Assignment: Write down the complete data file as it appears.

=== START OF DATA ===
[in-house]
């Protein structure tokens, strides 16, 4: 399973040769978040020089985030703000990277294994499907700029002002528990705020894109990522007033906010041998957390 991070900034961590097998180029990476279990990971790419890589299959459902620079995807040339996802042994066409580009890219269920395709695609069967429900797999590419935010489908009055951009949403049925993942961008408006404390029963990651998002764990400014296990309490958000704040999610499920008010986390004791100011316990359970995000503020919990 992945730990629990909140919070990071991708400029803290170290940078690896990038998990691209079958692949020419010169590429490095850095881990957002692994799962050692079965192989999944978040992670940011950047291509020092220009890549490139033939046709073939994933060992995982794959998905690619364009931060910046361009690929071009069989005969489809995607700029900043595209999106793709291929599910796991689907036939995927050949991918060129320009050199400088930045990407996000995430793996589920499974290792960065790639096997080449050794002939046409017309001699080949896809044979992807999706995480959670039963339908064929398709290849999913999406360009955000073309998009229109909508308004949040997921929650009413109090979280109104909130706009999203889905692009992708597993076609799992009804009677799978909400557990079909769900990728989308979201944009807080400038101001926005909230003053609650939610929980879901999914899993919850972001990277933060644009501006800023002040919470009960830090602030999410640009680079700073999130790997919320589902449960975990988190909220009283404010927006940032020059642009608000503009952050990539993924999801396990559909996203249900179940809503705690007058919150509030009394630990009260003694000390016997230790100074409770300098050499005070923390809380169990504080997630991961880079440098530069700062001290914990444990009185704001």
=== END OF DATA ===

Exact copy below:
[in-house]
């Protein structure tokens, strides 16, 4: 399973040769978040020089985030703000990277294994499907700029002002528990705020894109990522007033906010041998957390 991070900034961590097998180029990476279990990971790419890589299959459902620079995807040339996802042994066409580009890219269920395709695609069967429900797999590419935010489908009055951009949403049925993942961008408006404390029963990651998002764990400014296990309490958000704040999610499920008010986390004791100011316990359970995000503020919990 992945730990629990909140919070990071991708400029803290170290940078690896990038998990691209079958692949020419010169590429490095850095881990957002692994799962050692079965192989999944978040992670940011950047291509020092220009890549490139033939046709073939994933060992995982794959998905690619364009931060910046361009690929071009069989005969489809995607700029900043595209999106793709291929599910796991689907036939995927050949991918060129320009050199400088930045990407996000995430793996589920499974290792960065790639096997080449050794002939046409017309001699080949896809044979992807999706995480959670039963339908064929398709290849999913999406360009955000073309998009229109909508308004949040997921929650009413109090979280109104909130706009999203889905692009992708597993076609799992009804009677799978909400557990079909769900990728989308979201944009807080400038101001926005909230003053609650939610929980879901999914899993919850972001990277933060644009501006800023002040919470009960830090602030999410640009680079700073999130790997919320589902449960975990988190909220009283404010927006940032020059642009608000503009952050990539993924999801396990559909996203249900179940809503705690007058919150509030009394630990009260003694000390016997230790100074409770300098050499005070923390809380169990504080997630991961880079440098530069700062001290914990444990009185704001």